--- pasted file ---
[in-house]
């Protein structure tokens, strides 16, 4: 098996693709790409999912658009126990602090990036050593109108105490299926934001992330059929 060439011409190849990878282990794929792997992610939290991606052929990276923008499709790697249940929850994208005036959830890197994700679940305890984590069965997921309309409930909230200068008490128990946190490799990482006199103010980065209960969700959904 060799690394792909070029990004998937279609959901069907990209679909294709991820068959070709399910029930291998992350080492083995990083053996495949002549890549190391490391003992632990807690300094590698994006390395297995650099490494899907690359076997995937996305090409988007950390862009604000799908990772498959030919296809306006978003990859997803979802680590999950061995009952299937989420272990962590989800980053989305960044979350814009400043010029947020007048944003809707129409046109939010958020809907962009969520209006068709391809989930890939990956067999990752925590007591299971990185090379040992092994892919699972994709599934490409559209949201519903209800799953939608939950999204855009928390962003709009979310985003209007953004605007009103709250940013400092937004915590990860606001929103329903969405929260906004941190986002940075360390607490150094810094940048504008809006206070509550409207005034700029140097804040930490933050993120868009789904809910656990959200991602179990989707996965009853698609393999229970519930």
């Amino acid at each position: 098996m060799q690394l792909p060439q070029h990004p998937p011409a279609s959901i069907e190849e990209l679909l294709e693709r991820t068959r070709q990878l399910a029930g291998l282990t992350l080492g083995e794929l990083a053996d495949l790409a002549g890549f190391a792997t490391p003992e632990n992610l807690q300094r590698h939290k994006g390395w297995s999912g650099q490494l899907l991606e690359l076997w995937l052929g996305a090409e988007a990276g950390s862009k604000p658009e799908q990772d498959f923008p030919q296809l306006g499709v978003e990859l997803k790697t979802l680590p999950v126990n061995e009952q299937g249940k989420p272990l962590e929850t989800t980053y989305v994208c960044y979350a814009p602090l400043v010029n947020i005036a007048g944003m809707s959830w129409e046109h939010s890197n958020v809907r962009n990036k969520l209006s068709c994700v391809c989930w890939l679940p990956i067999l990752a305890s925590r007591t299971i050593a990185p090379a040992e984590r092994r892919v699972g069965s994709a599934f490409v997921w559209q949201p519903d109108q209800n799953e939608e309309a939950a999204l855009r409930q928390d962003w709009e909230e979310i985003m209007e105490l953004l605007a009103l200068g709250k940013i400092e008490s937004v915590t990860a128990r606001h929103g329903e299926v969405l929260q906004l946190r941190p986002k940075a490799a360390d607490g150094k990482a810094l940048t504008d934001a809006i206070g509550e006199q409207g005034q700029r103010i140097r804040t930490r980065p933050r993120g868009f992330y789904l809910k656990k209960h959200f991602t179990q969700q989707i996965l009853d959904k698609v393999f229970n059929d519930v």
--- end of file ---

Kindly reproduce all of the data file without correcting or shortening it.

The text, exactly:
[in-house]
């Protein structure tokens, strides 16, 4: 098996693709790409999912658009126990602090990036050593109108105490299926934001992330059929 060439011409190849990878282990794929792997992610939290991606052929990276923008499709790697249940929850994208005036959830890197994700679940305890984590069965997921309309409930909230200068008490128990946190490799990482006199103010980065209960969700959904 060799690394792909070029990004998937279609959901069907990209679909294709991820068959070709399910029930291998992350080492083995990083053996495949002549890549190391490391003992632990807690300094590698994006390395297995650099490494899907690359076997995937996305090409988007950390862009604000799908990772498959030919296809306006978003990859997803979802680590999950061995009952299937989420272990962590989800980053989305960044979350814009400043010029947020007048944003809707129409046109939010958020809907962009969520209006068709391809989930890939990956067999990752925590007591299971990185090379040992092994892919699972994709599934490409559209949201519903209800799953939608939950999204855009928390962003709009979310985003209007953004605007009103709250940013400092937004915590990860606001929103329903969405929260906004941190986002940075360390607490150094810094940048504008809006206070509550409207005034700029140097804040930490933050993120868009789904809910656990959200991602179990989707996965009853698609393999229970519930």
């Amino acid at each position: 098996m060799q690394l792909p060439q070029h990004p998937p011409a279609s959901i069907e190849e990209l679909l294709e693709r991820t068959r070709q990878l399910a029930g291998l282990t992350l080492g083995e794929l990083a053996d495949l790409a002549g890549f190391a792997t490391p003992e632990n992610l807690q300094r590698h939290k994006g390395w297995s999912g650099q490494l899907l991606e690359l076997w995937l052929g996305a090409e988007a990276g950390s862009k604000p658009e799908q990772d498959f923008p030919q296809l306006g499709v978003e990859l997803k790697t979802l680590p999950v126990n061995e009952q299937g249940k989420p272990l962590e929850t989800t980053y989305v994208c960044y979350a814009p602090l400043v010029n947020i005036a007048g944003m809707s959830w129409e046109h939010s890197n958020v809907r962009n990036k969520l209006s068709c994700v391809c989930w890939l679940p990956i067999l990752a305890s925590r007591t299971i050593a990185p090379a040992e984590r092994r892919v699972g069965s994709a599934f490409v997921w559209q949201p519903d109108q209800n799953e939608e309309a939950a999204l855009r409930q928390d962003w709009e909230e979310i985003m209007e105490l953004l605007a009103l200068g709250k940013i400092e008490s937004v915590t990860a128990r606001h929103g329903e299926v969405l929260q906004l946190r941190p986002k940075a490799a360390d607490g150094k990482a810094l940048t504008d934001a809006i206070g509550e006199q409207g005034q700029r103010i140097r804040t930490r980065p933050r993120g868009f992330y789904l809910k656990k209960h959200f991602t179990q969700q989707i996965l009853d959904k698609v393999f229970n059929d519930v």